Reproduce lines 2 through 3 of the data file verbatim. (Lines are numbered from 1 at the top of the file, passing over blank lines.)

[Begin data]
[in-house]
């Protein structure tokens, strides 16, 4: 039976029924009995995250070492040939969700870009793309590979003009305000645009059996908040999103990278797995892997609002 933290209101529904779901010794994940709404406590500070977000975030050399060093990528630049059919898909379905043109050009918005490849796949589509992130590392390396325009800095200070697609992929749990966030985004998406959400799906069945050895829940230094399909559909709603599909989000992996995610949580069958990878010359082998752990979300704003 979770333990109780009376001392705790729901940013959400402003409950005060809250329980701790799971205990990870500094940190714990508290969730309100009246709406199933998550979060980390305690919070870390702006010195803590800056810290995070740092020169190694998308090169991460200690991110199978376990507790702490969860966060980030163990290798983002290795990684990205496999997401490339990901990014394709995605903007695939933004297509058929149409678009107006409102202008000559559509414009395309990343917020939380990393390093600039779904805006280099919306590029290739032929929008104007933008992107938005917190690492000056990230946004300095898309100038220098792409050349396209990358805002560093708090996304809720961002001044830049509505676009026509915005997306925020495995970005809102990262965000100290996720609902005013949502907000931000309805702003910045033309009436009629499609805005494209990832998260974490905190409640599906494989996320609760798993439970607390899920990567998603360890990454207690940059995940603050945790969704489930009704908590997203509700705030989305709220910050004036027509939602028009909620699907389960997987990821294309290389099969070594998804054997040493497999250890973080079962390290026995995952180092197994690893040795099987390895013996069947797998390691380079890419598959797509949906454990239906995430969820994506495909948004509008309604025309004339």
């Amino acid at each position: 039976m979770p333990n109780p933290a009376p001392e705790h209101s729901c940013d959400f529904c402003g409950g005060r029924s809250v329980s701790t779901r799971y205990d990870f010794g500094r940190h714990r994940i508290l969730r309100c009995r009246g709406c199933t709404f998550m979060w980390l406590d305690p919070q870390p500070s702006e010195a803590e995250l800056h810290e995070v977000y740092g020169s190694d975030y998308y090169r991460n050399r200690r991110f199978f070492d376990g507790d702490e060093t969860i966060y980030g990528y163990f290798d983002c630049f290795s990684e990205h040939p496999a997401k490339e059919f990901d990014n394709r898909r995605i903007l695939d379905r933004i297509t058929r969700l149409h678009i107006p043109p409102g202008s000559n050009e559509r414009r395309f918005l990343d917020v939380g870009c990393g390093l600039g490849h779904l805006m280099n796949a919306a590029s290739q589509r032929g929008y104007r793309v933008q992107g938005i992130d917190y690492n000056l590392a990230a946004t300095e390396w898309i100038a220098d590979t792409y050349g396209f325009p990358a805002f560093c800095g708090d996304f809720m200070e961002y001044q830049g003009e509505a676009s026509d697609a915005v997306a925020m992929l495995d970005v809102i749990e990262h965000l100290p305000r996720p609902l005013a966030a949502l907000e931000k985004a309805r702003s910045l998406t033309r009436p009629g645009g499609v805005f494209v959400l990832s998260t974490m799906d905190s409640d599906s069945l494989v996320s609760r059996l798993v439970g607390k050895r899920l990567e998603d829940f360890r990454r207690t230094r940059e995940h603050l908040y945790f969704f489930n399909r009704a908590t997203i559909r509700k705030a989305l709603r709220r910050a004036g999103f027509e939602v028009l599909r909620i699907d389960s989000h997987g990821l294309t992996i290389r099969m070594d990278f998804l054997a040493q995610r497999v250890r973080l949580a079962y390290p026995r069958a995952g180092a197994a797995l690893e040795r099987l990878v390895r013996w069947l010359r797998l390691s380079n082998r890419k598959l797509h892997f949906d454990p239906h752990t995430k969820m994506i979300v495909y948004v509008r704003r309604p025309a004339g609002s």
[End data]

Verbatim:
């Protein structure tokens, strides 16, 4: 039976029924009995995250070492040939969700870009793309590979003009305000645009059996908040999103990278797995892997609002 933290209101529904779901010794994940709404406590500070977000975030050399060093990528630049059919898909379905043109050009918005490849796949589509992130590392390396325009800095200070697609992929749990966030985004998406959400799906069945050895829940230094399909559909709603599909989000992996995610949580069958990878010359082998752990979300704003 979770333990109780009376001392705790729901940013959400402003409950005060809250329980701790799971205990990870500094940190714990508290969730309100009246709406199933998550979060980390305690919070870390702006010195803590800056810290995070740092020169190694998308090169991460200690991110199978376990507790702490969860966060980030163990290798983002290795990684990205496999997401490339990901990014394709995605903007695939933004297509058929149409678009107006409102202008000559559509414009395309990343917020939380990393390093600039779904805006280099919306590029290739032929929008104007933008992107938005917190690492000056990230946004300095898309100038220098792409050349396209990358805002560093708090996304809720961002001044830049509505676009026509915005997306925020495995970005809102990262965000100290996720609902005013949502907000931000309805702003910045033309009436009629499609805005494209990832998260974490905190409640599906494989996320609760798993439970607390899920990567998603360890990454207690940059995940603050945790969704489930009704908590997203509700705030989305709220910050004036027509939602028009909620699907389960997987990821294309290389099969070594998804054997040493497999250890973080079962390290026995995952180092197994690893040795099987390895013996069947797998390691380079890419598959797509949906454990239906995430969820994506495909948004509008309604025309004339």
């Amino acid at each position: 039976m979770p333990n109780p933290a009376p001392e705790h209101s729901c940013d959400f529904c402003g409950g005060r029924s809250v329980s701790t779901r799971y205990d990870f010794g500094r940190h714990r994940i508290l969730r309100c009995r009246g709406c199933t709404f998550m979060w980390l406590d305690p919070q870390p500070s702006e010195a803590e995250l800056h810290e995070v977000y740092g020169s190694d975030y998308y090169r991460n050399r200690r991110f199978f070492d376990g507790d702490e060093t969860i966060y980030g990528y163990f290798d983002c630049f290795s990684e990205h040939p496999a997401k490339e059919f990901d990014n394709r898909r995605i903007l695939d379905r933004i297509t058929r969700l149409h678009i107006p043109p409102g202008s000559n050009e559509r414009r395309f918005l990343d917020v939380g870009c990393g390093l600039g490849h779904l805006m280099n796949a919306a590029s290739q589509r032929g929008y104007r793309v933008q992107g938005i992130d917190y690492n000056l590392a990230a946004t300095e390396w898309i100038a220098d590979t792409y050349g396209f325009p990358a805002f560093c800095g708090d996304f809720m200070e961002y001044q830049g003009e509505a676009s026509d697609a915005v997306a925020m992929l495995d970005v809102i749990e990262h965000l100290p305000r996720p609902l005013a966030a949502l907000e931000k985004a309805r702003s910045l998406t033309r009436p009629g645009g499609v805005f494209v959400l990832s998260t974490m799906d905190s409640d599906s069945l494989v996320s609760r059996l798993v439970g607390k050895r899920l990567e998603d829940f360890r990454r207690t230094r940059e995940h603050l908040y945790f969704f489930n399909r009704a908590t997203i559909r509700k705030a989305l709603r709220r910050a004036g999103f027509e939602v028009l599909r909620i699907d389960s989000h997987g990821l294309t992996i290389r099969m070594d990278f998804l054997a040493q995610r497999v250890r973080l949580a079962y390290p026995r069958a995952g180092a197994a797995l690893e040795r099987l990878v390895r013996w069947l010359r797998l390691s380079n082998r890419k598959l797509h892997f949906d454990p239906h752990t995430k969820m994506i979300v495909y948004v509008r704003r309604p025309a004339g609002s």